3D Printing (Additive Manufacturing) Is Turning the Impossible Into the Possible

What if you could deliver your product to your customer the moment it was manufactured? What if your customers could manufacture a replacement part whenever they need one? What if doctors could manufacture a body part, personalized for the individual patient, in the hospital at a moment’s notice?


Thanks to 3D Printing, you can!

I have been covering 3D Printing (also called Additive Manufacturing) for over 20 years in my Technotrends Newsletter, and at first the technology was used for rapid prototyping. Over the past few years, however, rapid advances in processing power, storage, and bandwidth have catapulted this technology into a tool for manufacturing finished products that include jewelry, shoes, dresses, car dashboards, parts for jet engines, jawbones for humans, replacement parts for synthesizers, and much more.

When people first hear that you can manufacture something by printing it, they have a hard time visualizing it. Think of it this way: 3D Printers build things by depositing material, typically plastic or metal, layer by layer, until the prototype or final product is finished. When the design is downloaded into the printer, a laser creates a layer of material and fuses it. Then it adds another layer and fuses it…and then another and another…until the object is completed.

For example, a Belgian company, LayerWise, used 3D Printing to create a jawbone made of titanium that was recently implanted into an 83-year-old woman. An Australian company, Inventech, has created what they call their 3D BioPrinters to print tissue structures using human tissue. And Bespoke Innovations is using 3D Printing to create prosthetic limb castings.

This amazing technology can also be used for on-demand printing of spare parts—something the U.S. military is already doing in the field. Knowing this, it is not hard to see that in the future, a manufacturer could sell a machine or system to a company, and as part of their maintenance and support contract they can put their 3D Printer on-site with the licensed software to print replacement parts as needed.

On a smaller level, it is easy to see that service mechanics will have portable 3D Printers in their vans or at their main office. Original equipment manufacturers (OEM) will most likely sell and license these printers to their dealer network.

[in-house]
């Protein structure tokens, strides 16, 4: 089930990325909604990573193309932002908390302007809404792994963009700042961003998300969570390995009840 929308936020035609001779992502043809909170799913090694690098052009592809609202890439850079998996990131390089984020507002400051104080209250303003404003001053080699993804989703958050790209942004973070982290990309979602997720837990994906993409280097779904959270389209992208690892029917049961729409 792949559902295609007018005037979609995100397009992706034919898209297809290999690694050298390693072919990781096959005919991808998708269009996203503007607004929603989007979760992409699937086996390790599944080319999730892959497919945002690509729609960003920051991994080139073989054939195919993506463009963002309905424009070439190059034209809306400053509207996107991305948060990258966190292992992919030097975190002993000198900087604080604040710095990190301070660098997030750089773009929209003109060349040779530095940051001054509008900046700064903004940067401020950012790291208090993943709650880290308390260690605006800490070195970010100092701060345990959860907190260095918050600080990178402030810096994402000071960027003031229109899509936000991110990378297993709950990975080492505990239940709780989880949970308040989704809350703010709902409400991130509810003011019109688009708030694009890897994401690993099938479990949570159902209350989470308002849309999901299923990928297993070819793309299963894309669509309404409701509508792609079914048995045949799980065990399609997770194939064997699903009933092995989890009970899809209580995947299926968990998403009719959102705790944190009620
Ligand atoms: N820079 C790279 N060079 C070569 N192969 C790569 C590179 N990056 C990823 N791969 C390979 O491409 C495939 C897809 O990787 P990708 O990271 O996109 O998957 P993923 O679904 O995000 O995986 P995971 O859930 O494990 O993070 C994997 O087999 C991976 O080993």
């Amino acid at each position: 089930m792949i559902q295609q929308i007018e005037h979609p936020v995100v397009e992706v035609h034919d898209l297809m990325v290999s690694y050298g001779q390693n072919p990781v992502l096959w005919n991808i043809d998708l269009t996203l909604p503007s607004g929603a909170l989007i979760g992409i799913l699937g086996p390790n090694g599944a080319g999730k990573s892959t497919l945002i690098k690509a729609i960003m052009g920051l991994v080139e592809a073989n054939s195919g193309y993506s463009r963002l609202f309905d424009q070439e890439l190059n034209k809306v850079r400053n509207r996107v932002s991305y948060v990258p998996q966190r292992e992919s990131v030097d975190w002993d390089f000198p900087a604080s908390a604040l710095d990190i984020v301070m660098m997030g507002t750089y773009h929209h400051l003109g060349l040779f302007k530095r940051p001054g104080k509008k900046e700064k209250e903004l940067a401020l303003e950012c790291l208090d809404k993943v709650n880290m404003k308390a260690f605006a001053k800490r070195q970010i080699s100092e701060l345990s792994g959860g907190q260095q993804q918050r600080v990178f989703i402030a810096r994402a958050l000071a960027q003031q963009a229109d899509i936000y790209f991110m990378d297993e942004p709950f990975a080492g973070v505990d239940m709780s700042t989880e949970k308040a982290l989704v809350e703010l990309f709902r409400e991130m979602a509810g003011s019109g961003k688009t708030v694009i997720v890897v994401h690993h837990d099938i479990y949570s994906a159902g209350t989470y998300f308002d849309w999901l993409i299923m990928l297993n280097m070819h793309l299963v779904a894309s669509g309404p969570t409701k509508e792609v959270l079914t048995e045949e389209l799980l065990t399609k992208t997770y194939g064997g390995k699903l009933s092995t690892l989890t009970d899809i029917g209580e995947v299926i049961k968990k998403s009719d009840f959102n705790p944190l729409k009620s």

In addition, there are already a number of companies including Shapeways and Quirky that will use their 3D Printers to print the design you send them, and then they’ll ship the final product to to you or your customer. It’s not hard to see that at some point Amazon will provide this service too.

3D Printing will definitely become more commonplace in the near future thanks to its many benefits, including the availability of open source computer aided design (CAD) software for designing the part you want to print. In many cases you also have the ability to print the complete part without assembly as well as the ability to print complex inner structures too difficult to be machined. Another great benefit is the entire process produces much less waste than traditional manufacturing where large amounts of material have to be trimmed away from the usable part.

One of the ways manufacturers in the United States and other countries have been able to compete and win business from the low cost mass manufacturers in China has been to focus on short, customized products that can be manufactured and delivered quickly.  3D Printing takes this to the next level by allowing designers and manufacturers to offer personalized manufacturing. This does represent a fast moving revolution in manufacturing that will not be hampered by location or large startup costs.

Whether you call it 3D Printing or Additive Manufacturing, it is advancing quickly on a global level and offers something that up until recently was impossible: On-demand, anytime, anywhere, personalized manufactured items by anyone.

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Photo: Luisa Conlon , Lacy Roberts and Hanna Miller / Global Oneness Project
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